Disapproving Of Daughter’s Boyfriend

Dear Sara,

We have an eighteen-year-old daughter who is a freshman in college. Her mother and I are professionals and have more than adequate income and a nice home. I think of my daughter as naive. She is dating a young man who I don’t feel is trustworthy. He’s not in college and apparently doesn’t plan to go and works at a fast food place. She has an allowance and most of the time pays for their dates. She has brought him to the house a few times and he doesn’t make eye contact very often. I don’t want her to date this guy but I don’t think she would follow my advice. Is there any way to stop this relationship?
-Mark




Dear Mark,

When a woman loves a man, she sees only what she wants to see. If you told your daughter negative things about her young man she would not believe you and would be angry with you. You can’t give her your maturity or good sense so all you can do is wait and see what happens and be there for her if she needs you.

This young man may be intimidated by your home and money and is afraid of interacting with you. He may have a plan other than college to support himself. He apparently needs time to mature. Your instincts may be right but your daughter will have to figure that out for herself.
-Sara

Adoption Concerns

Dear Sara,

I’ve been married two years and have just found out I can’t have a baby. I can’t believe that this has happened to me. All my sisters have kids and I feel like I’m not part of all that they have. My husband and I have talked it over and think we might want to adopt. It seems like the women and girls now want to keep their baby and raise it as single Moms so there aren’t so many babies to be adopted. Also it seems that many Moms willing to give up their baby have the option to choose the perfect parents for their child. This seems difficult and exhausting. We aren’t rich and don’t have a grand house so we would be way down on the list of prospective parents. Do you think we should give up or go through the process and get on the list?
-Andrea




Dear Andrea,

You can be part of your sisters’ family by offering to baby sit. I am sure they would be delighted to share their children with you in that way. Only you and your husband can decide how much you are willing to go through to have a baby to care for.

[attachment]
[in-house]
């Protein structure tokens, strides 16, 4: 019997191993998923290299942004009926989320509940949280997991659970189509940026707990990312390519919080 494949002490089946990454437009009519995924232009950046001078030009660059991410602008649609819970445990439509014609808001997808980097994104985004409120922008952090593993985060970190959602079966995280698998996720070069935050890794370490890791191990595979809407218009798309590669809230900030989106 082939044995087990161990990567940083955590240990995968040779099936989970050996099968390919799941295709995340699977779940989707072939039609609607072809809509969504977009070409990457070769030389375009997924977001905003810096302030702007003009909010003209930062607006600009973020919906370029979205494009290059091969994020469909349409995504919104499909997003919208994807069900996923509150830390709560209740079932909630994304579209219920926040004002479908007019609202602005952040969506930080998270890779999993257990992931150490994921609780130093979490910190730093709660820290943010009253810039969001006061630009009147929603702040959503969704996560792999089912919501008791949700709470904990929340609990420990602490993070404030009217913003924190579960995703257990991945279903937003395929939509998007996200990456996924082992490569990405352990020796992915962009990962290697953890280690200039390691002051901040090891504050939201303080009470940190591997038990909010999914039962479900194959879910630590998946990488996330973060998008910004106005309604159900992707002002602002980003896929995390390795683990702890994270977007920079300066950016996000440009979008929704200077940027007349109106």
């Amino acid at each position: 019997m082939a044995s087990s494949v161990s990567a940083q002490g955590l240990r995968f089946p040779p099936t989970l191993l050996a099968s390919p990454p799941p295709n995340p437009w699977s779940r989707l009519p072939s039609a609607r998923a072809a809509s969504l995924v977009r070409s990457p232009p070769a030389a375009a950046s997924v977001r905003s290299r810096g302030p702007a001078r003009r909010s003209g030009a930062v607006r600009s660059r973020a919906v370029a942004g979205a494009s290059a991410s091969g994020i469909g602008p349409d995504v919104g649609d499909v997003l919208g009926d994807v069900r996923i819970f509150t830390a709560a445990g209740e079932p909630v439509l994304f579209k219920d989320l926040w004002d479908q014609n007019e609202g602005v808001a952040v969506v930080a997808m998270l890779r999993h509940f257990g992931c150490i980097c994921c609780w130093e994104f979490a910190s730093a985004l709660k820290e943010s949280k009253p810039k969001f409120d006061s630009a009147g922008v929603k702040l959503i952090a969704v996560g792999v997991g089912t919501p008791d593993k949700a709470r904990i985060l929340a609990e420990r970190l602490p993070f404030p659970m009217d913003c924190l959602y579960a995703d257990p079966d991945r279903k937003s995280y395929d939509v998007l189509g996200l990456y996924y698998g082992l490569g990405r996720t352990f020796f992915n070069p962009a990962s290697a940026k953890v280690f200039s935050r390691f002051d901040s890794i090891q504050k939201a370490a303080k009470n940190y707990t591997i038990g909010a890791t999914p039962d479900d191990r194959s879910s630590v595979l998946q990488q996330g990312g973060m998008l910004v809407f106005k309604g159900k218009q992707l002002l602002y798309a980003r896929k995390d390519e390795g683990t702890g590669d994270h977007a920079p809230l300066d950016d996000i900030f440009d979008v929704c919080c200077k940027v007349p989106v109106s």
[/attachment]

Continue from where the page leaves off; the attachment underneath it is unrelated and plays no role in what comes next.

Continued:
There are things that have to be considered such as income and housing but loving parents are important too. There are babies in other countries that need homes so you might look into that as well. Any way you look at this it won’t be an easy process. What it boils down to is, do you want a baby bad enough to go through all of the inspections and interviews and disappointments to have this baby in your life? It sounds as though you aren’t totally committed to the idea yet. Take your time and think things through.
-Sara

Runaway 4 Year Old

Dear Sara,

I have a very adventurous four year old. I have learned to keep the front and back door locked so she can’t escape the house but when I take her anywhere she will manage to escape. If I let her out of the basket at the grocery store she will be as far away from me as she can get. It’s really risky for me to take her for a walk or to the park because as soon as my attention is elsewhere she takes off. This is like a game to her now. I have tried to explain how dangerous this is but I’m not getting through to her. What can I do to make her stop doing this?
-Beth




Dear Beth,

It sounds like you have a daughter who like to get your attention by disappearing. You might try giving her some reward and punishment options. If she stays with you in the grocery store she can pick a treat as you check out. If she runs away she has to go to time out when she gets home. You could use the same type of thing when you go to the park. If she gets away with these things without consequences she will probably continue. You know what will work best for a consequence so let it be something that she won’t like at all. She’s playing games with you. Don’t let her get away with it.
-Sara

Smart Child Bad Grades

Dear Sara,

My son is very bright but doesn’t do his homework so he gets really bad grades on his report card. He would rather play video games or watch TV. He has games and TV in his room and will say that he is doing homework when he is playing games. I think he will need good grades to get into college no matter how smart he is. What should I do about this?